The second sin that can readily devour one’s strength is disobedience. It is undeniable that Jonah was tasked with a difficult mission. Jonah was told to go to Nineveh, a solitary messenger, with no preparation in advance of his arrival, with no one renting a hall, or putting up fliers, and no one heralding his arrival. Add to all of this the fact that the message he was commanded to proclaim was not one of cotton candy and candied apples, but rather of destruction within forty days, and one could understand how this could overwhelm a man and cause him to flee from before the face of God.
Often when we look at someone like Jonah, we have a tendency to view the largess of his disobedience, and take comfort in the idea that our disobedience is small compared to his.
‘Sure I’m disobedient in some areas, but it’s not like Jonah’s disobedience. I mean, compared to Jonah’s disobedience my own is infinitesimal.’
What we fail to understand is that small disobediences ruin the soul just as thoroughly as large ones. Disobedience is disobedience, it is not quantified by how big or little, it must be repented of. In His goodness, God will forgive, but we must repent. We cannot bypass repentance just because we think our disobedience was miniscule to someone else’s. God doesn’t grade on a curve. His standard is fixed, and remains the same for all of mankind. Whether one disobeys of five billion, God is not trying to fill heaven and so in a pinch will decide to lower His standard of obedience. He is the same yesterday, today and forevermore.
Another thing that can devour our strength is neglecting our own spiritual walk. Even the most humble and obedient servants can sometimes fall into this snare, of getting so caught up in ministry, getting so caught up in reaching the lost, getting so caught up in preaching, or helping the poor that they grown neglectful and become indifferent toward their own spiritual wellbeing.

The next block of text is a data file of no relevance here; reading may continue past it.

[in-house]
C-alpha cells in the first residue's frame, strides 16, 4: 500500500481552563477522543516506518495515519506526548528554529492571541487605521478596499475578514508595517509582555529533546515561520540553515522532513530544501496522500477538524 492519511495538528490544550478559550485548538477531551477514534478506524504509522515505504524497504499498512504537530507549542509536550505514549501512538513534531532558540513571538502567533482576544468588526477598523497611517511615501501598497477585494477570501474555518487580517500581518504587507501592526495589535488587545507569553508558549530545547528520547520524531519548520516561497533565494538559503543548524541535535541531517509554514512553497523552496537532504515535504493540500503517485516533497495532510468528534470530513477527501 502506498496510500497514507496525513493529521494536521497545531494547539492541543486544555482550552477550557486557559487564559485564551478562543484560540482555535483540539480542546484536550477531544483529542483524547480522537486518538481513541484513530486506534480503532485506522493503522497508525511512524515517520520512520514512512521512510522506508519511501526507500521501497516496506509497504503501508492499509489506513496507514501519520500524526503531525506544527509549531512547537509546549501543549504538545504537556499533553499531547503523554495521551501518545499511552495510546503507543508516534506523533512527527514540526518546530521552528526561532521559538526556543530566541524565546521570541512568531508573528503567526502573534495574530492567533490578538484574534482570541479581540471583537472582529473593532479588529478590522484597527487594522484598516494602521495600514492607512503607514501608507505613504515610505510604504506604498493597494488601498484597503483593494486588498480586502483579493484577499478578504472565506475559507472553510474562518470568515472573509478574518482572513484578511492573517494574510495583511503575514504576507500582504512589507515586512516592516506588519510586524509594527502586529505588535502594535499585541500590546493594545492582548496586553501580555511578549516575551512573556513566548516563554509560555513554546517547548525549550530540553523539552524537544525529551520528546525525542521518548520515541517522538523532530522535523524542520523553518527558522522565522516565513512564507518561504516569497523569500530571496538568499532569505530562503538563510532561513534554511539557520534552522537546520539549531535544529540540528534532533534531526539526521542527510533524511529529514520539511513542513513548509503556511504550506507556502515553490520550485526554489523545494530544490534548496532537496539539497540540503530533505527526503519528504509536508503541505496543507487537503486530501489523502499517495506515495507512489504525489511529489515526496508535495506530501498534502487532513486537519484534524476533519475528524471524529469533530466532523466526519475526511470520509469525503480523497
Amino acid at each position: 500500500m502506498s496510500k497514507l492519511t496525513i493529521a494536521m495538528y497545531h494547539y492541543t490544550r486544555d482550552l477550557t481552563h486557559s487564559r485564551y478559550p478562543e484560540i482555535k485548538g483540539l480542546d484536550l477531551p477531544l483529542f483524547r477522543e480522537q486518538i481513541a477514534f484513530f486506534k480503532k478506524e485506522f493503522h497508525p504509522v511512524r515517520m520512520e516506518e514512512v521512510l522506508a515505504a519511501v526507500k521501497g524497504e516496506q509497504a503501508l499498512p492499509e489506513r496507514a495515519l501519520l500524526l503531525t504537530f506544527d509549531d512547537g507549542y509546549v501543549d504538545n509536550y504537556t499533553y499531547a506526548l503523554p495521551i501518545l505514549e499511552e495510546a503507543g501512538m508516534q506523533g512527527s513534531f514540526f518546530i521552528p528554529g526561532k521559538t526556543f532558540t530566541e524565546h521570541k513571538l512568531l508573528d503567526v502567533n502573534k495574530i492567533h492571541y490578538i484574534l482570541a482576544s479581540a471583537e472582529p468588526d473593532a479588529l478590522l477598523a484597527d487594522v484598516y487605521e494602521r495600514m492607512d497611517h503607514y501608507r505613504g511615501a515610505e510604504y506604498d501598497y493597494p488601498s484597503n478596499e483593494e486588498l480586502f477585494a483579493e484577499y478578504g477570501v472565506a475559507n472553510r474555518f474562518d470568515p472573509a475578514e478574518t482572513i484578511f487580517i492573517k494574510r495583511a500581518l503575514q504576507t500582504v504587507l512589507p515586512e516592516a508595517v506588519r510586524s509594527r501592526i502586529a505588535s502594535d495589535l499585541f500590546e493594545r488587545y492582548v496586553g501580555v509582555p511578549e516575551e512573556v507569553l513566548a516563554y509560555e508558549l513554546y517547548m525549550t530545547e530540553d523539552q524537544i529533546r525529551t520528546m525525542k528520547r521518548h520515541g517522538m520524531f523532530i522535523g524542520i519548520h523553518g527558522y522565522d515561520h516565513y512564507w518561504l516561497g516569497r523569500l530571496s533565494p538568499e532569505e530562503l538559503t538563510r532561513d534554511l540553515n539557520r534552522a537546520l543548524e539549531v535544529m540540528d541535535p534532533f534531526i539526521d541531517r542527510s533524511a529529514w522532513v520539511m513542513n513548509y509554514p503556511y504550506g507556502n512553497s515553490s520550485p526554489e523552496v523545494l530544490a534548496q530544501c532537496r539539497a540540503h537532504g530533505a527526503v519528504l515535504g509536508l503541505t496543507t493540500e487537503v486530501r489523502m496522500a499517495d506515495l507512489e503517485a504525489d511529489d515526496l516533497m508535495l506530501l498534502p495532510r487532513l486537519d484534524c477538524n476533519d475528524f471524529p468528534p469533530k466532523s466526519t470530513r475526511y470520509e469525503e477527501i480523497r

During the time of the judges in ancient Israel, there was a man by the name of Samson. We all know the sad story of Samson, and witnessing his dramatic downfall should be as a warning sign to all who aspire to serve God.
Samson was a judge of the people, a man upon whom the Spirit of the Lord moved, a man who not only killed a lion but tore him apart with his bare hands, the selfsame man who killed a thousand Philistines with the jawbone of a donkey he found on the ground.
This was the man who no bonds could hold, and who armies feared, yet because he neglected his spiritual walk, because he did not watch over his relationship with God, he became a grinder in a prison, being bound in bronze fetters, with his eyes plucked out.
As tragic as this might seem, to me the most tragic thing of all takes place before the Philistines captured him, when he woke from his sleep and purposed to himself to shake himself free of the Philistines that were attempting to overtake him, not knowing that the Lord had departed from him.
Here he was thinking he had the strength he’d always had, here he was thinking he had the might he’d always possessed, yet the Lord had departed from him, and Samson found himself powerless and impotent.
Men cool in their relationship with God over time if they do not fan the flames of their love for Him. Samson did not fall suddenly, but he did fall. He neglected his spiritual walk and paid the ultimate price for the neglect.
Negligence leads, and inevitably so, to choosing the wrong path, and making fatal decisions. God had bestowed an awesome power upon Samson, but due to his carelessness, and the fact that Samson did not cherish the gift he had been given, God simply removed His power from Samson. Now some might say that God is not an Indian giver, and I agree, He is not, but we can forfeit His gifts, we can force God to depart form us by neglecting or otherwise abusing them. God will not reside in a dirty vessel, and an impure heart. Yes, God departed from Samson! I know this might not sit well with some, but the Word is the Word.
Judges 16:20, “And she said, ‘the Philistines are upon you, Samson!’ So he awoke from his sleep and said, ‘I will go out as before, at other times, and shake myself free!’ But he did not know that the Lord had departed from him.”